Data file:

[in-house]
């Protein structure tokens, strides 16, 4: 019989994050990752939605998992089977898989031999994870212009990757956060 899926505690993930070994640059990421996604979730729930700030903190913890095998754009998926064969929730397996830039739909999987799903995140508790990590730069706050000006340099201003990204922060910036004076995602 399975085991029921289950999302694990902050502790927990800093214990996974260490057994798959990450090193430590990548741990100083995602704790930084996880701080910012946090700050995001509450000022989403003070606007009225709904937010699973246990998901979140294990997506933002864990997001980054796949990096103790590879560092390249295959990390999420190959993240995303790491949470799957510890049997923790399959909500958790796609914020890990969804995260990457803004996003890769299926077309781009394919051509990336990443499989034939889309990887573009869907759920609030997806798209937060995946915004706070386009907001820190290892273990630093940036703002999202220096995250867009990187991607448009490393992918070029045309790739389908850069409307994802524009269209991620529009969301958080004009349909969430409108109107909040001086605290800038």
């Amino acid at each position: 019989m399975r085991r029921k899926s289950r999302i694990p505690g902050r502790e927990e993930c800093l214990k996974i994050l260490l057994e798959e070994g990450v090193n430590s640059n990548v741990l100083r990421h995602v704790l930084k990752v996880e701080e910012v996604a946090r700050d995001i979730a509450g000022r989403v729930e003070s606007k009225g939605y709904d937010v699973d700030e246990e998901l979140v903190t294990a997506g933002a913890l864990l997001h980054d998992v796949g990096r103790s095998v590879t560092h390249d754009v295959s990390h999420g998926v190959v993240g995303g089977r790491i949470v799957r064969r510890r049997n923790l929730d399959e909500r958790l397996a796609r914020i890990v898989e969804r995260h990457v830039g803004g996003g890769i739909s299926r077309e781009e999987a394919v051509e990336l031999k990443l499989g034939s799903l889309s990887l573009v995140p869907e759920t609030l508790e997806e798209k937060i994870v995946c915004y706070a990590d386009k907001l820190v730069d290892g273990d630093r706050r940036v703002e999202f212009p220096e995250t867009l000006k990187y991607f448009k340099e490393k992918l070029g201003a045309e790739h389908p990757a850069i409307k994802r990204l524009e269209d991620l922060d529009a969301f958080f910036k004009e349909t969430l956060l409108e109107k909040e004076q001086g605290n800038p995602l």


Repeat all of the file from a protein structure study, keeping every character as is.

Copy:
[in-house]
């Protein structure tokens, strides 16, 4: 019989994050990752939605998992089977898989031999994870212009990757956060 899926505690993930070994640059990421996604979730729930700030903190913890095998754009998926064969929730397996830039739909999987799903995140508790990590730069706050000006340099201003990204922060910036004076995602 399975085991029921289950999302694990902050502790927990800093214990996974260490057994798959990450090193430590990548741990100083995602704790930084996880701080910012946090700050995001509450000022989403003070606007009225709904937010699973246990998901979140294990997506933002864990997001980054796949990096103790590879560092390249295959990390999420190959993240995303790491949470799957510890049997923790399959909500958790796609914020890990969804995260990457803004996003890769299926077309781009394919051509990336990443499989034939889309990887573009869907759920609030997806798209937060995946915004706070386009907001820190290892273990630093940036703002999202220096995250867009990187991607448009490393992918070029045309790739389908850069409307994802524009269209991620529009969301958080004009349909969430409108109107909040001086605290800038």
């Amino acid at each position: 019989m399975r085991r029921k899926s289950r999302i694990p505690g902050r502790e927990e993930c800093l214990k996974i994050l260490l057994e798959e070994g990450v090193n430590s640059n990548v741990l100083r990421h995602v704790l930084k990752v996880e701080e910012v996604a946090r700050d995001i979730a509450g000022r989403v729930e003070s606007k009225g939605y709904d937010v699973d700030e246990e998901l979140v903190t294990a997506g933002a913890l864990l997001h980054d998992v796949g990096r103790s095998v590879t560092h390249d754009v295959s990390h999420g998926v190959v993240g995303g089977r790491i949470v799957r064969r510890r049997n923790l929730d399959e909500r958790l397996a796609r914020i890990v898989e969804r995260h990457v830039g803004g996003g890769i739909s299926r077309e781009e999987a394919v051509e990336l031999k990443l499989g034939s799903l889309s990887l573009v995140p869907e759920t609030l508790e997806e798209k937060i994870v995946c915004y706070a990590d386009k907001l820190v730069d290892g273990d630093r706050r940036v703002e999202f212009p220096e995250t867009l000006k990187y991607f448009k340099e490393k992918l070029g201003a045309e790739h389908p990757a850069i409307k994802r990204l524009e269209d991620l922060d529009a969301f958080f910036k004009e349909t969430l956060l409108e109107k909040e004076q001086g605290n800038p995602l």